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Developments in Anti-Seizure Medications

Seizure Medications Introduced From 2007 to 2012

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Updated December 26, 2012

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Neurology is a rapidly changing field, with new developments occurring all the time. Within the field of epilepsy, eight new anti-epileptic medications have been approved by either the Food and Drug Administration (FDA) or the European Medicines Agency in the five years between 2007 and 2012.

Most of these medications are approved for partial seizures, that is seizures that just start in one spot of the brain rather than all at once. These medications have proved harder to control than generalized seizures. In addition, some of the new anti-seizure drugs are used in hard-to-treat children's epilepsies like Lennox-Gastaut syndrome.

In addition, many of these medications are beginning to be used off-label, meaning that doctors are prescribing them for things other than what the FDA has allowed the company to advertise.

Stiripentol- Stiripentol was authorized by the European Medicine Agency in 2007. The drug is not available in the United States.

The intended use of stiripentol is in young patients with Dravet's syndrome, a rare and potentially serious form of epilepsy. The exact mechanisms is unknown but it's thought to work in a similar manner to barbiturates.

Stiripentol is metabolized by the liver. Other drugs that are also metabolized by the liver, such as phenytoin may not be metabolized as quickly in someone who is also taking steripentol, meaning that concentrations of these drugs in the blood may be higher. On one hand, this may make the drug more effective, but on the other hand, levels may become so high that the drug becomes toxic. Careful monitoring is recommended if other drugs are being taken.

Lacosamide- Lacosamide was approved in 2008 as adjunctive treatment in partial-onset seizures in adults. It is increasingly found off-label for generalized seizures, including status epilepticus as well. The drug works on a sodium channel in a unique fashion from previous drugs. It also has few interactions with other drugs.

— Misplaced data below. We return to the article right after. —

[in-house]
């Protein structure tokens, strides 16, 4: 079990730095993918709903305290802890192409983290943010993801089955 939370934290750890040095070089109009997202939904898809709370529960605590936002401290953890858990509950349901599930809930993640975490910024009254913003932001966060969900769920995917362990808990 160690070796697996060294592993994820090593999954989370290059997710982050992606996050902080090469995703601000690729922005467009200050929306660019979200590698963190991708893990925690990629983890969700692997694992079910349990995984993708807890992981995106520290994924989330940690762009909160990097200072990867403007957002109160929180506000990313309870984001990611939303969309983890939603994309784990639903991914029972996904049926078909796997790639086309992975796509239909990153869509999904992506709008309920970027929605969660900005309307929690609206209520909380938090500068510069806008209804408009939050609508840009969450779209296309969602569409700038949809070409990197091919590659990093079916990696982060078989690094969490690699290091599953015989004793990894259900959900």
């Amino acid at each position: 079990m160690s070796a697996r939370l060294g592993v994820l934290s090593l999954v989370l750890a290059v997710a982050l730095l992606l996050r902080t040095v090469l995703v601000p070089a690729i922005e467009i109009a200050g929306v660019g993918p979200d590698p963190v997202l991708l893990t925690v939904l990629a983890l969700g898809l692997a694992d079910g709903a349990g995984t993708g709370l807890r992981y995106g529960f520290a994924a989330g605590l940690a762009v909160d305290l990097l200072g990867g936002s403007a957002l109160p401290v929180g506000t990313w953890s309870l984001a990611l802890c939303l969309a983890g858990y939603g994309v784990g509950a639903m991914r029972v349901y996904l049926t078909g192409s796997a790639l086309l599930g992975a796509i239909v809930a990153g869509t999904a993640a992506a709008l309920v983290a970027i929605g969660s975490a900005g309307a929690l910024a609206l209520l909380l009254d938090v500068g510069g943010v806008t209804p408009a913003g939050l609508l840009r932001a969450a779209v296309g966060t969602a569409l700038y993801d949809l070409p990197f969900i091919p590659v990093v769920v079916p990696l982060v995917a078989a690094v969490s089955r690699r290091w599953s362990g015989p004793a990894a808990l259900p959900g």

The most common side effect with lacosamide is dizziness, which occurs in about a quarter of all who take the drug. Other potential side effects include balance disorders or double vision.

Rufinamide- Rufinamide was the first antiepileptic drug to be approved for children before it was for adults. The drug is intended for treatment of seizures in children with oxcarbazepine. The drug has been approved in the European Union since 2009, and is in trials in the United States.

Vigabatrin- Vigabatrin has been available for years outside the United States, but until 2009 was not permitted in the United States due to the side effects of vision loss in up to a third of people who take the drug. It was approved in the United States in 2009, but only in severe situations, including children less than two years old with infantile spasms.

Ezogabine- Ezogabine, called ritigabine in Europe, is the first anti-epileptic medication to target a potassium channel. It was approved in 2011 for treatment of partial seizures. Unfortunately, it can have a side effect of urinary retention.

Side effects of this medication can include somnolence, dizziness and confusion.

Clobazam- Clobazam is a benzodiazepine, but is slightly different in structure. The drug has been available outside the US since 1970, but was only approved by the FDA in 2011 as an adjunctve treatment in children with Lennox-Gastaut syndrome, and resulted in up to a 70 percent reuction in seizures in these patients. The drug is further being used in other epilepsy syndromes, as well as many different kinds of seizures. As is often the case with anti-epileptic medications, those with kidney or liver damage are at increased risk of side effects from this medication.

Perampanel- Like other new anti-epileptics, perampanel has a new mechanism of action, targeting the α-amino-3-hydroxy-5-methyl-4-isozazole proprionic acid (AMPA) ionotropic glutamate receptor. Perampanel may interact with drugs like carbamazepine, oxcarbazepine or phenytoin. At this point there is little clinical experience on with this drug, as it was only approved in October of 2012.

At present, almost a third of patients with epilepsy have seizures that cannot be well-controlled with medication alone. By bringing forth new drugs with new strategies, our hope is to one day have a world that is seizure free.

Sources:

Bialer M, White HS. Key factors in the discovery and development of new antiepileptic drugs. Nat Rev Drug Discov 2010;9:68-82.

Faught RE. Efficacy and Adverse Effects of Newer AEDs in Approved Indications. In: American Epilepsy Society Annual Meeting; 2012; San Diego, California, 2012.

Johannessen Landmark C, Johannessen SI, Tomson T. Host factors affecting antiepileptic drug delivery-pharmacokinetic variability. Adv Drug Deliv Rev 2012;64:896-910

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